What is Gray Divorce - Reasons
Written by Craig Cherney

What is Gray Divorce? Surviving Divorce After 50

Wondering what gray divorce is and how you are going to survive this transition?

Learn more about how collaborative divorce can help you avoid the high emotional and financial costs of divorce litigation. If you’re ready to move forward with your divorce now, contact one of the professionals at Best Legal Choices today.

Here we define gray divorce and provide coping tips to help you make this difficult transition.

What is Gray Divorce?

Gray divorce refers to the trend of increasing divorce rates for couples who divorce after 20, 30, and 40 years of marriage or more. The divorce rate has increased by over 109% for couples ages 50 and over.

Gray Divorce Statistics

According to 2015 data provided by Pew Research Center, for couples over 40 that have been married ten years or fewer, there were about 21 divorces for every 1,000 marriages. For couples over 50, there were about ten divorces for every 1,000 marriages in 2015, compared to only five divorces for every 1,000 marriages in 1990. Furthermore, the divorce rate has roughly tripled for couples age 65 or older.

5 Gray Divorce Coping Tips

If you are over 50 and headed for divorce, here are some suggestions that can help to minimize the impact of your divorce so you can move on and enjoy the rest of your life.

  1. Consider Collaborative Divorce or Divorce Mediation

The last thing you want to do is waste a lot of time and your hard-earned money fighting your spouse in court. Collaborative divorce and divorce mediation are cost-effective alternatives to litigating key divorce issues. Some of the biggest benefits to using collaborative process for divorce are: it is private, it usually takes less time to complete than litigation, and you and your spouse have more control over the outcome.

  1. Consider Therapy or Counseling

No one should go through a divorce alone. Going through a divorce at age 50 or over can be rough on you emotionally. Consider talking with family or friends, going to counseling or joining a support group to help you cope and move forward during this difficult time. Divorce counseling might be exactly what you need to manage your grief and make a healthier transition to being single.

  1. Adjust Your Lifestyle

Regardless of which spouse was the primary wage-earner in the relationship, there’s a good chance you might have to adjust your lifestyle or downsize. A divorce might even end up delaying your retirement plans. Adjusting to this transition may mean learning how to live within a budget or going back to work.

  1. Keep Normal Routines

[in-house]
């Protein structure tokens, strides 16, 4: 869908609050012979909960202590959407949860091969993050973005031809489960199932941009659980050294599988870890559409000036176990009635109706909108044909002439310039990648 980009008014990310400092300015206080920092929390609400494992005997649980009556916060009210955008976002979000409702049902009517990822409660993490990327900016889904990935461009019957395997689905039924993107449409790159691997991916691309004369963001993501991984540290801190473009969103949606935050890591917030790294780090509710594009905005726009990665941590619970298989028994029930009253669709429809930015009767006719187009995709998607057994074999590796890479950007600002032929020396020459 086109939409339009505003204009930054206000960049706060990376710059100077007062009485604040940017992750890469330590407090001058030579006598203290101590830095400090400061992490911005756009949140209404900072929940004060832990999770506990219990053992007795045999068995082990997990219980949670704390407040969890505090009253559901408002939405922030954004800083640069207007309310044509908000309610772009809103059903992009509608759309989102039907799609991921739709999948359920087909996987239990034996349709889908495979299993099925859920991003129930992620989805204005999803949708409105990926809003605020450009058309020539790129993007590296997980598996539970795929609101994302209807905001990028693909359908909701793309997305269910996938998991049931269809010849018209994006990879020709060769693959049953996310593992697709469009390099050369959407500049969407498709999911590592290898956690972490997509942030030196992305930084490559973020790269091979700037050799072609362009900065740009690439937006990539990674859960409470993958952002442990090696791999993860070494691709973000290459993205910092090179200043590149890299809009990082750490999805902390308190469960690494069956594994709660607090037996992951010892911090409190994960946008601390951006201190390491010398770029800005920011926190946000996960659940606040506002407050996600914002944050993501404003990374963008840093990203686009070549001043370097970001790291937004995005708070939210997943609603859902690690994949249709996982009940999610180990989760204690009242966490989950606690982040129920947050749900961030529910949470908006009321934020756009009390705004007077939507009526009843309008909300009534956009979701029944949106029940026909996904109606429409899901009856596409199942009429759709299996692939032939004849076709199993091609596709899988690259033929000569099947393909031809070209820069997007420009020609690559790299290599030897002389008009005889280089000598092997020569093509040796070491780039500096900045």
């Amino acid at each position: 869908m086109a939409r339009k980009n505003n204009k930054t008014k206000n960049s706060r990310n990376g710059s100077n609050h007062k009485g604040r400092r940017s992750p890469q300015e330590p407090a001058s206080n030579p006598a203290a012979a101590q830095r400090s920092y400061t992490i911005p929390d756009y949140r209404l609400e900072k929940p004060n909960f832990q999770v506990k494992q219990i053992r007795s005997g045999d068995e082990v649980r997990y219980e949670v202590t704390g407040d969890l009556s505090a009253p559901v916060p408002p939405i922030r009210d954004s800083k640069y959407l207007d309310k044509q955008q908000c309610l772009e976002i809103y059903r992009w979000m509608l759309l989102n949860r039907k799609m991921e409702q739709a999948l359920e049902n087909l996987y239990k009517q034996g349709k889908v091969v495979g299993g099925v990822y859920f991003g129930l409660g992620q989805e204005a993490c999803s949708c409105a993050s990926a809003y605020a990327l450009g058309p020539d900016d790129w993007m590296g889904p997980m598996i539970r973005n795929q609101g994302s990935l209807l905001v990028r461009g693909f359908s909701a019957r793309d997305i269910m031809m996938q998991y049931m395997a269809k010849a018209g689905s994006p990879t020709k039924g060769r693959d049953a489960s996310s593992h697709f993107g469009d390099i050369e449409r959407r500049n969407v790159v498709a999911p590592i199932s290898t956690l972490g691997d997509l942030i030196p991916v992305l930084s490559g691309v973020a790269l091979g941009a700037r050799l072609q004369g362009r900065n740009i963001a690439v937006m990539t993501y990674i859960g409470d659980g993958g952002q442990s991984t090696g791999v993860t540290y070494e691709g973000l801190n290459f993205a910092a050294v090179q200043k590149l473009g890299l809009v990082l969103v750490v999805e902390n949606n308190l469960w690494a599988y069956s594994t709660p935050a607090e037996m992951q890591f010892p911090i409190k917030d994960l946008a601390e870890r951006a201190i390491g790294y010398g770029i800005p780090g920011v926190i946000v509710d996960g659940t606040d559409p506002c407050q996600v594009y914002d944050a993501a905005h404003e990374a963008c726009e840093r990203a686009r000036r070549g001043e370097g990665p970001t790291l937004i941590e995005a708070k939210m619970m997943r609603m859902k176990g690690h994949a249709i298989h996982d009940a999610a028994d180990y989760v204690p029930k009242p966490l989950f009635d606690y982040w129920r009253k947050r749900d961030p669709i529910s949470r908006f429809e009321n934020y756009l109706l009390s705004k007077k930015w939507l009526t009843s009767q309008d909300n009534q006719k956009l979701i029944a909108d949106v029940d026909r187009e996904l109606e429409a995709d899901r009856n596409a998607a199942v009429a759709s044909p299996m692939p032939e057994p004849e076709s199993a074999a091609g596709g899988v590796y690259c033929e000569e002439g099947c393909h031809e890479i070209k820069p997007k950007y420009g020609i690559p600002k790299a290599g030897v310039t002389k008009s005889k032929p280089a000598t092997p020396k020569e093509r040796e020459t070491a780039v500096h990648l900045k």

Make sure you are taking care of yourself physically and emotionally. Take time out to eat well, exercise, and relax. Try to stick to your normal routine as much as possible. Don’t use drugs or alcohol as a coping mechanism; they will only lead to additional problems.

  1. Redesign Your Life

Volunteer, make new friends, sign up for a class, invest more time in your hobbies, and start a new life. Did you lose parts of yourself during this marriage? This is your time to reclaim your identity. Redesign your new life exactly the way you want it. Keep in mind, with enough time and the right attitude you can make it through anything. Give yourself permission to grieve, then give yourself permission to continue moving forward.


  1. Stark, Lubov, and Esq. “4 Ways To Prepare For Divorce Post-Fifty.” HuffPost, HuffPost, 20 Jan. 2013, https://www.huffpost.com/entry/coping-with-a-grey-divorc_b_2101332.
  2. “Intro to Gray Divorce.” McKinley Irvin, https://www.mckinleyirvin.com/resources/gray-divorce/.
  3. Godfrey, Neale. “The Rise of Gray Divorce: Why and Why Not?” www.kiplinger.com, Kiplingers Personal Finance, 23 Jan. 2019, https://www.kiplinger.com/article/retirement/T065-C032-S014-the-rise-of-gray-divorce-why-and-why-not.html.
  4. “Divorce Rates up for Americans 50 and Older, Led by Baby Boomers.” Pew Research Center, https://www.pewresearch.org/fact-tank/2017/03/09/led-by-baby-boomers-divorce-rates-climb-for-americas-50-population/.

See Also:

Collaborative Divorce is a Peaceful Divorce Option

Divorce litigation can be scary and emotionally draining for you, your spouse, and your children. But it doesn’t have to be that way with collaborative divorce. The collaborative process can result in a less expensive, more efficient, and less harmful outcome for everyone involved. One of the legalfinancial, and communication professionals at Best Legal Choices can help you navigate this difficult time in your life.


The collaborative divorce process is designed to help people who are willing to work together to make an agreement that benefits the family. Resources that help parents communicate effectively during this process can help them model appropriate behavior for their kids. With love and support, children can more effectively deal with their parents’ divorce. Contact one of the professionals at Best Legal Choices if you’re ready to take the first step toward starting your new life.